CDC Updates Its COVID-19 Guidance – But Still No Word From OSHA

By Conn Maciel Carey’s COVID-19 Task Force

Thankfully, it has been quite a while since there has been a material update to discuss on the COVID-19 front.  Except for those of you in the healthcare space, things continue to be pretty quiet at OSHA on that front, but as I am sure you all have seen, a week ago, on August 11th, the CDC updated some of its COVID-19 guidance in a way that probably affects many employers’ COVID-19 protocols. 

The CDC’s new guidance, entitled Summary of Guidance for Minimizing the Impact of COVID-19 on Individual Persons, Communities, and Health Care Systems, scales back prior onerous recommendations for COVID-19 prevention strategies based on an acknowledgement in the guidance document that:

“with so many tools available to use for reducing COVID-19 severity, there is significantly less risk of severe illness, hospitalization and death compared to earlier in the pandemic.”

However, how the new guidance maps to workplaces is not a simple analysis.  As has been the case throughout the pandemic, trying to apply CDC’s guidance to general industry workplaces, when it is actually written for the general public or for specific sectors (most often public health agencies and healthcare) is not always intuitive, and often leads to conflicting and impossible outcomes.  Of course, that’s where OSHA is supposed to come in; i.e., to take CDC’s general guidance and explain for employers how it should apply in private industry workplaces.  But OSHA has not kept up with its duty in that regard.  Indeed, despite promises for more than five months that updated COVID-19 guidance was coming “soon,” OSHA has not chimed in about how it expects employers to map CDC’s general public guidance to the workplace since before the Delta variant struck.  So with that vacuum, here is our best take on the CDC’s updated guidance.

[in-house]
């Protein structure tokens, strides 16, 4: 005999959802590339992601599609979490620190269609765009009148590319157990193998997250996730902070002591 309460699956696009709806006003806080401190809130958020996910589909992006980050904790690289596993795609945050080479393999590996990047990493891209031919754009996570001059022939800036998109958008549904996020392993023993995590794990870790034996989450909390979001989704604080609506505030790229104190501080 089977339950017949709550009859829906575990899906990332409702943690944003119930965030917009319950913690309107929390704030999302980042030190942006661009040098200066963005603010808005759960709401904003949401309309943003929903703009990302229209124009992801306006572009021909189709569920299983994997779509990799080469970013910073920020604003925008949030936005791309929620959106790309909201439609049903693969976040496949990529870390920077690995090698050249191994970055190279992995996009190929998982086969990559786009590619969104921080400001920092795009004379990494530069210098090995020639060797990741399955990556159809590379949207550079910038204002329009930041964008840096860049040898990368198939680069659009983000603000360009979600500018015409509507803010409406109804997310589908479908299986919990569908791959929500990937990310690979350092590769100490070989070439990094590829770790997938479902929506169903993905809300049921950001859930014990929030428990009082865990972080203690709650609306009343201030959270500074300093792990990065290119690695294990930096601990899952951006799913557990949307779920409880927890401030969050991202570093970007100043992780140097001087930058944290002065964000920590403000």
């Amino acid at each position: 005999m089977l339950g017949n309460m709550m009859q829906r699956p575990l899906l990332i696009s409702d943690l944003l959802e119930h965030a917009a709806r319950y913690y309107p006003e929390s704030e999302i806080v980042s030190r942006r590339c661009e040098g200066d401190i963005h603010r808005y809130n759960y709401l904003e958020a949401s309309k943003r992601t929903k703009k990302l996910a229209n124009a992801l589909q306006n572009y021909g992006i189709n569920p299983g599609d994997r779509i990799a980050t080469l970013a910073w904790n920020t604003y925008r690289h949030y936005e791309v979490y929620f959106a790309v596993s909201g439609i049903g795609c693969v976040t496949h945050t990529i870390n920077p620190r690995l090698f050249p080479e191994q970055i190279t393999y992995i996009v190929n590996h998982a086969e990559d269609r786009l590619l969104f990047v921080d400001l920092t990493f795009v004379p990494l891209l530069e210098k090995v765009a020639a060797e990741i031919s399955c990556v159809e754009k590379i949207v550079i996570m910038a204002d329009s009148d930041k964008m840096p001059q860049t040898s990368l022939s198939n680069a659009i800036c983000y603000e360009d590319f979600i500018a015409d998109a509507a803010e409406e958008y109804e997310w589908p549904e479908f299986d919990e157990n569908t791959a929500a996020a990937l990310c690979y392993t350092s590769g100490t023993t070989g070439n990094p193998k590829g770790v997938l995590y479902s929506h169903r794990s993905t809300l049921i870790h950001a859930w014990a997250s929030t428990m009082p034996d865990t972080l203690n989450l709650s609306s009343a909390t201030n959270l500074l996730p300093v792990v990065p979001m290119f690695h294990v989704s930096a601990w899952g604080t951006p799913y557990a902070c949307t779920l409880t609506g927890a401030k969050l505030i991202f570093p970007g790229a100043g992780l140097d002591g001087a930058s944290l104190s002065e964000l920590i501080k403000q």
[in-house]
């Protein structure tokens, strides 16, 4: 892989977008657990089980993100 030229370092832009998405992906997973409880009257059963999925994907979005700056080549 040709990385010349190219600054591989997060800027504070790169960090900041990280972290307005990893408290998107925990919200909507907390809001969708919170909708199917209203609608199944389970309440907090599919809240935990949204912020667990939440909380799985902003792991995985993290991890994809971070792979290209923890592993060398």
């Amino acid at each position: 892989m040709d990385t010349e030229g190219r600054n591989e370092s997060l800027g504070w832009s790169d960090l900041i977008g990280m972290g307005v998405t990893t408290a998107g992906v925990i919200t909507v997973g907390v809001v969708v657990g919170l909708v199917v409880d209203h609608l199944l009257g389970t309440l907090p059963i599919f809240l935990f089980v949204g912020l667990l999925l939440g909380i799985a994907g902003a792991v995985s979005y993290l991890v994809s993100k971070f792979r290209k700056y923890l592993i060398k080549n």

What Does CDC’s Updated COVID-19 Guidance Change?  Continue reading

A Deep Dive Into Periodic Lockout/Tagout Inspections [Webinar Recording]

On August 17, 2022, Aaron R. Gelb and special guest, Tabitha Thompson, presented a webinar regarding A Deep Dive Into Periodic Lockout/Tagout Inspections.

Year in and year out, OSHA’s Lockout/Tagout (Energy Control) standard is one of the most frequently cited standards. With the National Emphasis Program on Amputations continuing in 2022, employers are subject to inspections focusing on their LOTO programs and practices even if there are no serious injuries or complaints made about them. With increased scrutiny comes a greater risk of citations—particularly repeat violations—which can lead to employers being placed in OSHA’s Severe Violator Enforcement Program. Despite being such an important standard, OSHA’s LOTO rule continues to be one of the least understood. This webinar took a deep dive into arguably one of the most confusing (not to mention, one of the most frequently cited) aspects of the LOTO rule – periodic inspections.